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Former BOC staffer Mendes says currency is still too strong for economy outside commodity producers.
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Tiff Macklem is getting a hand from Jerome Powell's taper talk, relieving pressure on the BOC Governor to take some steam out of the northern nation's dollar, former central bank researcher and CIBC Senior Economist Royce Mendes told MNI.
Canada's dollar reached the strongest since 2015 at CAD1.20 earlier this month and Mendes said it needs to weaken to CAD1.30 before it's competitive for manufacturers to win new orders and build production capacity. Powell's shift towards the stance of Macklem, who has already tapered twice and the market expects will likely do so again in July, should bring the currency to CAD1.25 this year and CAD1.30 by the end of next year, Mendes said.
"The Federal Reserve is now helping the Bank of Canada by pulling forward some of the expectations for interest-rate hikes in the U.S. and we continue to see that happening," said Mendes, who at the BOC was a foreign reserve portfolio manager and principal researcher in the financial markets branch.
Macklem hours after Wednesday's Fed decision again walked a fine line between telling lawmakers that most of the gains in the "loonie" are justified by stronger exported commodity prices, while also noting major gains could drag on expected shipments and investment. Mendes sees the BOC's view of the currency's gain as overly optimistic.
Fed Chair Jerome Powell during his press conference last week for the first time acknowledged policymakers are "talking about talking about" tapering QE.
OPEN MOUTH OPERATIONS
"The Canadian dollar is still too strong to be consistent with a balanced economy, post Covid," Mendes said. "We have recommended that the Bank of Canada use some 'open mouth operations' to try and talk about the effect on inflation or exports a little bit more around the strong Canadian dollar."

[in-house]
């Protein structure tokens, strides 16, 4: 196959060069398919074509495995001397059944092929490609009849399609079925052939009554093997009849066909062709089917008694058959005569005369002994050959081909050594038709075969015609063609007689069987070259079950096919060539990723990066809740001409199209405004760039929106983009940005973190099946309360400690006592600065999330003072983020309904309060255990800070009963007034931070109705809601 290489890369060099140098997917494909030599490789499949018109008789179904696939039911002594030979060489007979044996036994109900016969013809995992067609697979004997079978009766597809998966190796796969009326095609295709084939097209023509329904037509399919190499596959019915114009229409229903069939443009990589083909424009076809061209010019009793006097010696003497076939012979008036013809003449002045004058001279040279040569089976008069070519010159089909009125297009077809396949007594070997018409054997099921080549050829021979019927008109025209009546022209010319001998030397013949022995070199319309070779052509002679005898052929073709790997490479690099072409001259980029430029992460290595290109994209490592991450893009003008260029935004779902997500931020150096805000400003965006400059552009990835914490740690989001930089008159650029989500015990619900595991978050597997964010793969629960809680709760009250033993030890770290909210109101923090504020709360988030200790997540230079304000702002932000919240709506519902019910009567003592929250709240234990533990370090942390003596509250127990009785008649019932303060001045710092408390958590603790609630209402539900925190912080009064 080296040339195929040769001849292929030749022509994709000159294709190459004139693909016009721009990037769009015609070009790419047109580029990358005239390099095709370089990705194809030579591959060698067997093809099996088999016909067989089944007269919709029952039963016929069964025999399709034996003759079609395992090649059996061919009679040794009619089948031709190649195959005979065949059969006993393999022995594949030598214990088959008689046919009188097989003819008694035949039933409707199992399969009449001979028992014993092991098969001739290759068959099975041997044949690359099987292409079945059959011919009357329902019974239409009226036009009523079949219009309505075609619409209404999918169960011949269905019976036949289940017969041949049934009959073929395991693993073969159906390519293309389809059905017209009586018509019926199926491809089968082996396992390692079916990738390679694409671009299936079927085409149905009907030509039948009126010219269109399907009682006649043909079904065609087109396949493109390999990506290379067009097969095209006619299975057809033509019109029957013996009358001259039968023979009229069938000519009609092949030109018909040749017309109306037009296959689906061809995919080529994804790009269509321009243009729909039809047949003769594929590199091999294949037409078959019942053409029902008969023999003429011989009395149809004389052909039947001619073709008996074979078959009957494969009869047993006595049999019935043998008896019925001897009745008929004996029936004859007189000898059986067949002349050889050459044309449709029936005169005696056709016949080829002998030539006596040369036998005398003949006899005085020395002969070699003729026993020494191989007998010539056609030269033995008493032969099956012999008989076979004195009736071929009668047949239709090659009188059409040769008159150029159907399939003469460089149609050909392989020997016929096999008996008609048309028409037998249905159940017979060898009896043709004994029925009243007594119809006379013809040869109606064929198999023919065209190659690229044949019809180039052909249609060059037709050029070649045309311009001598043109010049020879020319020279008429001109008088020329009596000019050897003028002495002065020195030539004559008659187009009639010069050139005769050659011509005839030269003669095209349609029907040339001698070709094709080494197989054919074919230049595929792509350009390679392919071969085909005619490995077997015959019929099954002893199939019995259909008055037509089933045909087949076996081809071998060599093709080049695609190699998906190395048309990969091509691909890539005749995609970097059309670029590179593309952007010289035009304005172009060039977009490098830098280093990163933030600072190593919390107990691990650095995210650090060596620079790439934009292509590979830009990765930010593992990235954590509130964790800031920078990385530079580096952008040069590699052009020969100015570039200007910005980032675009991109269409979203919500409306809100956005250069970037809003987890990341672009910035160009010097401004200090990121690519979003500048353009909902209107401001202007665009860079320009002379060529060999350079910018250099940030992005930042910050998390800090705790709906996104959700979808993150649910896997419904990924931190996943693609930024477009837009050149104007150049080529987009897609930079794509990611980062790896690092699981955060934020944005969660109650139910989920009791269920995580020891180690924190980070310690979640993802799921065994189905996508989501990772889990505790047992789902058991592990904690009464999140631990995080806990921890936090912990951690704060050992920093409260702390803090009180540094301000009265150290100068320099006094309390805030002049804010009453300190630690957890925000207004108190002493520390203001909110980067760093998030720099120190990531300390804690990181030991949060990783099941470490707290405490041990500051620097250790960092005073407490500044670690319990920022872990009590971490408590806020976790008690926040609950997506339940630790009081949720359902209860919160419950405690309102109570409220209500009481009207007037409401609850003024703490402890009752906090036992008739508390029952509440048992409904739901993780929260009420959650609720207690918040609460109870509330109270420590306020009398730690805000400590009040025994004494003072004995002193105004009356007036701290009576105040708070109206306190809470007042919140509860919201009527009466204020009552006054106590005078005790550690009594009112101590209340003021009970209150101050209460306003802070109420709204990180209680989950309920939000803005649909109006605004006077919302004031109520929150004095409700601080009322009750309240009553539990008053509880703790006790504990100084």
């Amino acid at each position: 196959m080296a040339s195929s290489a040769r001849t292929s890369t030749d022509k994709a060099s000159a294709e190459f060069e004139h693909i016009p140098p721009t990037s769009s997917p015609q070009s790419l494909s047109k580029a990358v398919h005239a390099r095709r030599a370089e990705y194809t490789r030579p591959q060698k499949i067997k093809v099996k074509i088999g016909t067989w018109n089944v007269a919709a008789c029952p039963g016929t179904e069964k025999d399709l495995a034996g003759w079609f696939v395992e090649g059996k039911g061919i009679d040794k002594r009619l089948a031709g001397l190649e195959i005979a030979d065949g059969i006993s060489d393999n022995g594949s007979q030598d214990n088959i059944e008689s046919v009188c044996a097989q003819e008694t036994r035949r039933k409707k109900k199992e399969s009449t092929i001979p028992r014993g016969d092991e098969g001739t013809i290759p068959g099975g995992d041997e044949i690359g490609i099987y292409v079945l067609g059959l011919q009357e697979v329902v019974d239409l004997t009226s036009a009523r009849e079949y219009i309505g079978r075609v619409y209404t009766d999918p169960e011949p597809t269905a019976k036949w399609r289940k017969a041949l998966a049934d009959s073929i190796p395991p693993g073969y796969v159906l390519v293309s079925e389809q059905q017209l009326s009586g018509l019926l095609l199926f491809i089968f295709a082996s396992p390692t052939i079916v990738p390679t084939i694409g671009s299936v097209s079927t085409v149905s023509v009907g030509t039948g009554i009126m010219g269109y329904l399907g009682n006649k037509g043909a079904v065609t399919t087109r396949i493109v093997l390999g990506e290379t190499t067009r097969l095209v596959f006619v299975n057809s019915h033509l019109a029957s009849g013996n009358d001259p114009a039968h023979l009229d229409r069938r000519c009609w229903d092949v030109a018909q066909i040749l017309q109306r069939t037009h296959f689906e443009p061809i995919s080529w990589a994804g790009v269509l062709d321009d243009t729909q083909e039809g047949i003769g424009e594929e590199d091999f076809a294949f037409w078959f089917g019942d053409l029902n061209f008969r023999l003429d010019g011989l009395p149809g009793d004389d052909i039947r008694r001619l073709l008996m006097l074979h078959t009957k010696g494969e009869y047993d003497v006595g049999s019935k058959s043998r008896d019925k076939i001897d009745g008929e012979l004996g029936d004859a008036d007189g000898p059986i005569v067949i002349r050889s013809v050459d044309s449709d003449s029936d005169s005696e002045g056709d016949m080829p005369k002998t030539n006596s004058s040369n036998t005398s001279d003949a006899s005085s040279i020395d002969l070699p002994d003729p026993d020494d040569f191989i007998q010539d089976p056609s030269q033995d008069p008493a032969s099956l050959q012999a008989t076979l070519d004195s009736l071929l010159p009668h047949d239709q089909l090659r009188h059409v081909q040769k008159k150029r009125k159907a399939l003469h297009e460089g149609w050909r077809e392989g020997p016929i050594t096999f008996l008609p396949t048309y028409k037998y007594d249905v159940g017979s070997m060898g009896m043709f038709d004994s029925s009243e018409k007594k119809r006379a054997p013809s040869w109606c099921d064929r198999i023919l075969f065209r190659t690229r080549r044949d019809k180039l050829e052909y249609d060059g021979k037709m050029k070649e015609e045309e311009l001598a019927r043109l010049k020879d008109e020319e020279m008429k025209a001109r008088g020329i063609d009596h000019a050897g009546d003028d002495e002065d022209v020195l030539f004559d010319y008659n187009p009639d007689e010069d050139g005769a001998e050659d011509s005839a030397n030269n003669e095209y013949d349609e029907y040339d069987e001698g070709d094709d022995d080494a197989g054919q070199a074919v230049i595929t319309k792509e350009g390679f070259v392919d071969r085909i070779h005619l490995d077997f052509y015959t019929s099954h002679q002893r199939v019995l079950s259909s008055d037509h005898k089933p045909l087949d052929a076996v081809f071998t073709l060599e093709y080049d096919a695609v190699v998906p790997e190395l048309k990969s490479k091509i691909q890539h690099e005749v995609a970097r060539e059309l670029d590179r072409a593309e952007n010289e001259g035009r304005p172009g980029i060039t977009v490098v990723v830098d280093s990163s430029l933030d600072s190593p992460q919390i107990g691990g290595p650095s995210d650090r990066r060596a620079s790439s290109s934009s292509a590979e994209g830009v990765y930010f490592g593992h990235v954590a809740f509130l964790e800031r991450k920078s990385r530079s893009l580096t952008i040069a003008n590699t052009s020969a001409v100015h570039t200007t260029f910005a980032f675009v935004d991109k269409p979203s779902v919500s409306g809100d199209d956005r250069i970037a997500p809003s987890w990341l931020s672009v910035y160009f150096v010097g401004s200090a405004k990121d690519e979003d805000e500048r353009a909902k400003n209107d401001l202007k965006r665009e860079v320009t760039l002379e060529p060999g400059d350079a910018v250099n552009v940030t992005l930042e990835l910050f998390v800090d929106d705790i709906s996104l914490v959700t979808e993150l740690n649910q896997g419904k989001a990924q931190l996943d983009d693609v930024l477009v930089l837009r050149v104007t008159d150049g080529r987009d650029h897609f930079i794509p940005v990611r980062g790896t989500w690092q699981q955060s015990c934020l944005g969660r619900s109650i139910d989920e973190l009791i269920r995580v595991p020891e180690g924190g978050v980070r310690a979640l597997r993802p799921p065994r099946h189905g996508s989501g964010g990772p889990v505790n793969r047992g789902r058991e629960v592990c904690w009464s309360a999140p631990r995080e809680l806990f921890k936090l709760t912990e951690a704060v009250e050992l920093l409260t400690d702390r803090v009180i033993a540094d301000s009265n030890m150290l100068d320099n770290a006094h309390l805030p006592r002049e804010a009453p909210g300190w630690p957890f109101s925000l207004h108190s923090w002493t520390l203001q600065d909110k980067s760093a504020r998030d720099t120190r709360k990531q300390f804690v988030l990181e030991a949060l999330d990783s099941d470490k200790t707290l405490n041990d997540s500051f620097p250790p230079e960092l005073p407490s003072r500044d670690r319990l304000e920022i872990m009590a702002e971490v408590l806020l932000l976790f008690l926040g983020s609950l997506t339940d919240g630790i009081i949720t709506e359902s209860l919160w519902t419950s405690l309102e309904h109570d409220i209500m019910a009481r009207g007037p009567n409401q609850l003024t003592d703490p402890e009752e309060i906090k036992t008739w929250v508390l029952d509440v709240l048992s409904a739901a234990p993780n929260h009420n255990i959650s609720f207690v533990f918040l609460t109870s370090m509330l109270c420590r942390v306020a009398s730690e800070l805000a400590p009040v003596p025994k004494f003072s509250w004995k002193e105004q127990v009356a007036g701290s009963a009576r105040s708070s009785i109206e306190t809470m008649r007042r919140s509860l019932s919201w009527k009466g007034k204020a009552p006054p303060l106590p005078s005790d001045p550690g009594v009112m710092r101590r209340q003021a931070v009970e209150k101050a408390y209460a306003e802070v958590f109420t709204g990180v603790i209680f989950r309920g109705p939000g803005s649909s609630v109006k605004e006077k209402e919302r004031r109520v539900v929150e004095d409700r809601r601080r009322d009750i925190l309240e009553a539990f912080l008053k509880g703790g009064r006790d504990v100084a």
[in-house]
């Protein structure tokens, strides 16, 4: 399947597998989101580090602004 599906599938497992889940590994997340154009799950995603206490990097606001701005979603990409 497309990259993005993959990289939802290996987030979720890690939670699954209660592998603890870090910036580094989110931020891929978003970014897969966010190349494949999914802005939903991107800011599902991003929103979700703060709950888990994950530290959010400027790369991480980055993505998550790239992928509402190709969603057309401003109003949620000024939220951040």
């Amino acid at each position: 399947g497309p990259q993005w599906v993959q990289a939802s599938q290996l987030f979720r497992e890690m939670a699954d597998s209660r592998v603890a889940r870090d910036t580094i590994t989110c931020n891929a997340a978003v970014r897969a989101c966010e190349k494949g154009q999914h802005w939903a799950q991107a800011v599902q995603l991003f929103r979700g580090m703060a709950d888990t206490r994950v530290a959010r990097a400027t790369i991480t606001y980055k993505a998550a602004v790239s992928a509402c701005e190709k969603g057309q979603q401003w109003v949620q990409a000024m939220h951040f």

The economy is at risk of fading out with signs that prices for lumber and some metals are already easing off, leaving growth again too dependent on consumer spending while squeezing manufacturers and other firms, Mendes said.
With markets pricing in the BOC tapering its CAD3 billion weekly QE pace at the next meeting in July and another move later this year, there's less reason for the Canadian dollar to stand out following the FOMC opening up taper talks, he said.
Canada's dollar may also get less lift now from BOC guidance for raising its 0.25% policy rate in the second half of next year when its single mandate of sustainable 2% inflation is expected to be restored. That's because like the Fed, Macklem has signaled he will run the economy hotter through this rebound to boost the job market, Mendes said.
Macklem on Wednesday highlighted a gap of 750,000 between current employment and where it would be absent the pandemic, and said the recovery must include hard-hit groups such as women and youth.
"There's just more tolerance for a little bit of above target inflation," to create more jobs, Mendes said. "There's a little bit more room, and we do want to try to capture some of these groups of Americans or Canadians that had more trouble in the labor market."